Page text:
Sunday, February 14, 2010

Heart's Ease Greenhouse

Lately I have become thoroughly spooked by the accuracy of my own predictions. Specifically, I noticed a while back that trees have begun to exhibit two bizarre traits. One is the prevalence for peculiar, twisted, tumor-like protrusions. The other is splitting, falling bark. Now, both of these conditions are multiplying rampantly, everywhere I look.
It's bewildering how sudden and ubiquitous these alarming attributes have become.
I feel like I do not recognize the landscape around my home, and it is just incomprehensible, and frightening. Yesterday I decided to go to a greenhouse that I have patronized for the last 30 years, because this is the season when the orchids are blooming.
I once had a greenhouse where I started seedlings for the garden, and raised orchids. It was wonderful to be there in the winter, when snow was piled against the panes of glass, while inside it was hot in the bright sun, and flowers bloomed while oranges ripened on a little tree.
Instead now I visit a commercial greenhouse.
I had such fun taking pictures of all the different sorts.
Colors and shapes are in endless variety.
Some are just beautiful but have no scent.
Others have scent but look relatively plain.
Some have everything.
The greenhouse also has early spring bloomers for sale,
along with hothouse exotics.
This is a good way to forget for a little while about melting glaciers and ice caps, rising sea levels, and spreading desertification.
What a profusion of blossoms!
I once knew a woman who had been abused as a child. Among many other extreme phobias, she had an intense aversion to flowers.
Their scent made her feel physically ill.
And she couldn't bear to look at them.
Because of course, they are basically the sex organs of plants, designed to attract pollinators,
which is probably why a gift of flowers is considered romantic.
I quite like the spidery ones.
The leaves of begonias have marvelous colors and dramatic markings as well.

The greenhouse even sounds cheery, with a cage big enough to walk into, full of chirping finches.
And there is a nice pond with lots of koi.
However, while I was looking at the fish I realized that many of the leaves of plants that live inside year-round have the same damage that marred outdoor leaves last summer and fall.
There is the same discoloration.
Veins are prominent, and a there is evidence of a loss of chlorophyll.
When ozone levels are high, people with respiratory ailments are advised to stay indoors. So I did not expect to see foliage with symptoms of damaged stomata in the greenhouse. But here it is, just sayin'!




Outside the greenhouse, the nursery beds are bordered by trees that are indubitably dying.
The birch that fell over is covered in opportunistic fungus.
This tree has fungus too, and many holes, which is now commonplace to find in tree trunks and branches.
This hole is seeping, and the bark is breaking apart. The needles of the pines, of course, aren't the deep green they should be, but are turning yellow.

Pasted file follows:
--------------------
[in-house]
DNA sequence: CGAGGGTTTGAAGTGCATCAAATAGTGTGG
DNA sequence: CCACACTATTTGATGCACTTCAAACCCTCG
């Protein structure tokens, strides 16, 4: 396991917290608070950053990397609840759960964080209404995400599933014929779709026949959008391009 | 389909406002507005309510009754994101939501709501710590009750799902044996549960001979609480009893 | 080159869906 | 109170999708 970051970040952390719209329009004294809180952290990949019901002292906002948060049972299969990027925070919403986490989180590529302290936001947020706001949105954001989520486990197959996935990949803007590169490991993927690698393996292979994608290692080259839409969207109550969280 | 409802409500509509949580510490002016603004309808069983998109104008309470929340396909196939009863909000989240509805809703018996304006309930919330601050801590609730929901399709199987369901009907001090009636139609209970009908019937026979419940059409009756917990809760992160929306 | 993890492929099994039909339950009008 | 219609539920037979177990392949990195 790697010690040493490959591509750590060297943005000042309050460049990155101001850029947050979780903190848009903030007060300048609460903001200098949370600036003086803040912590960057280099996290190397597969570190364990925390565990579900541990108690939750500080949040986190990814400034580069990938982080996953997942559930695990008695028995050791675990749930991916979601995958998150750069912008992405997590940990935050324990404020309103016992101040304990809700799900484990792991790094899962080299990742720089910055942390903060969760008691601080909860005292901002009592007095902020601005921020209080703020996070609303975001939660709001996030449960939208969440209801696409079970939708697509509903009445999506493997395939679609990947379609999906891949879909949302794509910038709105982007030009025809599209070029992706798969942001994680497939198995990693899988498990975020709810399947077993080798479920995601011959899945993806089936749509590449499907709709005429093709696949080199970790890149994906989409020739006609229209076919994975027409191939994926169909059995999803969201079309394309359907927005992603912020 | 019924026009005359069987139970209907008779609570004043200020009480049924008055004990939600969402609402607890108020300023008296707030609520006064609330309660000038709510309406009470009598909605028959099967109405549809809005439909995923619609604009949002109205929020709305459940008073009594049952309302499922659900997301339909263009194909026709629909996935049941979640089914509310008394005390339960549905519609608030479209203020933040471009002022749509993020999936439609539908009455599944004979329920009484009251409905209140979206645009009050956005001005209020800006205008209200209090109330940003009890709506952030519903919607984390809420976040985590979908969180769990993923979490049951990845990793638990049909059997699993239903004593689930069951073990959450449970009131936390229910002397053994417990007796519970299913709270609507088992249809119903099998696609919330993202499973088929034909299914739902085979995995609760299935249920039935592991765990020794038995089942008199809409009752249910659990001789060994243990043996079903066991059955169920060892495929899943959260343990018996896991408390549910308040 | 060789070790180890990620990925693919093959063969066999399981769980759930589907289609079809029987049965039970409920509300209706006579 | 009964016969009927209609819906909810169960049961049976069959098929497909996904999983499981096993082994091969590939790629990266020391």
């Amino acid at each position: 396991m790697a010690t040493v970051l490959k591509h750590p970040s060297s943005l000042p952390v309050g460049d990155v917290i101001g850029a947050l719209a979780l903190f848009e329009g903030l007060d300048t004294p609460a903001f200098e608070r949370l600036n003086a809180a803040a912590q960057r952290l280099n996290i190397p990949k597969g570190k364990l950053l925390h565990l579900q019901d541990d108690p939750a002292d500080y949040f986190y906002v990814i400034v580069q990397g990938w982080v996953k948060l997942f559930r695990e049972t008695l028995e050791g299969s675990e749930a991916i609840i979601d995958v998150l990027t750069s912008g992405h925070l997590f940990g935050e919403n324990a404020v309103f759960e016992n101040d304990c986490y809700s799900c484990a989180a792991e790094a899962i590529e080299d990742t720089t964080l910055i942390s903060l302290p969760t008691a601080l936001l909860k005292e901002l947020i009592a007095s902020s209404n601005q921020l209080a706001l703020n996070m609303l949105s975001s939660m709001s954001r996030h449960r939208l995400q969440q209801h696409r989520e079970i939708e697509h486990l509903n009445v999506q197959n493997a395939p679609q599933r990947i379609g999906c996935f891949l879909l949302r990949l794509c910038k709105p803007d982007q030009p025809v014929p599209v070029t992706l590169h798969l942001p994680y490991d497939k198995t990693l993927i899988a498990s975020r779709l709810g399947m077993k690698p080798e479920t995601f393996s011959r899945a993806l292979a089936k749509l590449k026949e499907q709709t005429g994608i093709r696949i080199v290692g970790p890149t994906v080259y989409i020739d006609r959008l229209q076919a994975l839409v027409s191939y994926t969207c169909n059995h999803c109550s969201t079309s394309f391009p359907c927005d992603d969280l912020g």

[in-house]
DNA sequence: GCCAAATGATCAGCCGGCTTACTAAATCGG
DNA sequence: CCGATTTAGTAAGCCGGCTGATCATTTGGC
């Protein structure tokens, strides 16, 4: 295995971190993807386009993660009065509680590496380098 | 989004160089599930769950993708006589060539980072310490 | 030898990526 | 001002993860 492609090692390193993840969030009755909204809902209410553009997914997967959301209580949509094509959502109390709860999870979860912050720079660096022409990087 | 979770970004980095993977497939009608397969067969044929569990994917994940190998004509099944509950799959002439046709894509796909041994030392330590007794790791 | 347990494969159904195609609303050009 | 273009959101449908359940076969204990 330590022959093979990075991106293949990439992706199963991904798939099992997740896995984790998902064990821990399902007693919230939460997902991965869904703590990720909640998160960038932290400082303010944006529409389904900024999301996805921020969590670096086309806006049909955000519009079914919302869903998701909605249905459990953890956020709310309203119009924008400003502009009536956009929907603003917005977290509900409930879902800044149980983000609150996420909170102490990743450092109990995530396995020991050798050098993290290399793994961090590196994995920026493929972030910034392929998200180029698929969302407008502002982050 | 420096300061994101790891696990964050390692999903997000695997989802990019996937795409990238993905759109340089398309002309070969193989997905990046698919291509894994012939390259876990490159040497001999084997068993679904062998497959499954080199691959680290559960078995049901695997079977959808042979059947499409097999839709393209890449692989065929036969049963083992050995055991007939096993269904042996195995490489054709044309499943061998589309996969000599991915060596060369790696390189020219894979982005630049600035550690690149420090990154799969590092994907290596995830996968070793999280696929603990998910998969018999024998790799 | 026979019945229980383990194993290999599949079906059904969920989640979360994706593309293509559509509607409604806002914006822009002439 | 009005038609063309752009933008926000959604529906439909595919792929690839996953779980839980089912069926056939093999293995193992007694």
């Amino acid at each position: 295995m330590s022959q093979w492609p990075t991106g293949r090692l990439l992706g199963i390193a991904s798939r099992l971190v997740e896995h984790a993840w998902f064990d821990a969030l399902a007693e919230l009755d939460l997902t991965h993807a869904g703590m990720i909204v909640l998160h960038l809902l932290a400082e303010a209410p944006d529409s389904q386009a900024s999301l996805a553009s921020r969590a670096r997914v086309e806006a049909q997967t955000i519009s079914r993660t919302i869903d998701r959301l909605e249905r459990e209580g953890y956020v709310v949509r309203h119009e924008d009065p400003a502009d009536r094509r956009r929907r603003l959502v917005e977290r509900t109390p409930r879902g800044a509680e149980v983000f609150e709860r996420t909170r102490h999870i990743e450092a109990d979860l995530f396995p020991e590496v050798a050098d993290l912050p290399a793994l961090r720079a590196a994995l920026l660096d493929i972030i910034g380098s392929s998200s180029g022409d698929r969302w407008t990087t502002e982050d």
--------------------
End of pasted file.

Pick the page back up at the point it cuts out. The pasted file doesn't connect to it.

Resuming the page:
I am still wondering about the role of nitrogen, and here is a report on that topic from Mongabay. We are definitely doing a lot of very stupid things on a large scale that is wreaking havoc in the environment.

I know I'm not completely alone - an anonymous librarian from Pittsburgh wrote this on the Archdruid Report in response to my comment:

i grieve for Gail's trees--you deserve the kindest blessings for your witness to them. i've been worrying for our local trees every late winter for a few years now as they look more and more like victims of some Orc attack--i still have this childish notion that if someone only notices and cares, that will help them come back to bud and leaf every spring, the poor beautiful massive beings, so i walk through sometimes, touching the trunks and saying hello.

last, as usual, your post this week performs wonderfully as an ink-blot upon which to see a nice selection of current feelings/hopes/fears projected. i can empathize with most of them. i offer a very old poem, in keeping with my comment on Lord Soil:


Keep walking, though there is no place to get to.

Don't try to see through the distances.
That's not for human beings.

Move within, but don't move the way fear
makes you move.

Today, like every other day, we wake up empty
and frightened.

Don't open the door to the study
and begin reading.
Take down a musical instrument.

Let the beauty we love be what we do.

Let the beauty we love
be what we do.

There are hundreds of ways to kneel and kiss the ground.


(Rumi, 13th Century Persia. Coleman Barks trans. 1990ish http://en.wikipedia.org/wiki/Rumi)


3 comments:

  1. Hi Gail

    Pointing you towards this article, although you've probably read it, or at least much else very much like it:

    http://dieoff.org/page47.htm

    Cheers,
    John.

    ReplyDelete
  2. Thank you John, I am familiar with Charles Little's book. But the link you sent is a useful reminder, in one of the articles, that it is possible that the ozone hole in the stratosphere is allowing more UV radiation through which is harming foliage. What was starting to see recently is that when the heavy snow bent branches of conifers and evergreens like boxwood, it was amazing that the inside needles and leaves were a healthy, vibrant green!

    I have no idea if that is because the tips of branches die off first, or if the atmospheric contamination is greater on the more exposed layers, or if it is because the outer layers receive more intense UV radiation from the sun.

    But it's an interesting question, for sure!

    ReplyDelete
  3. oh sorry, meant to say what was STARTLING recently.

    ReplyDelete

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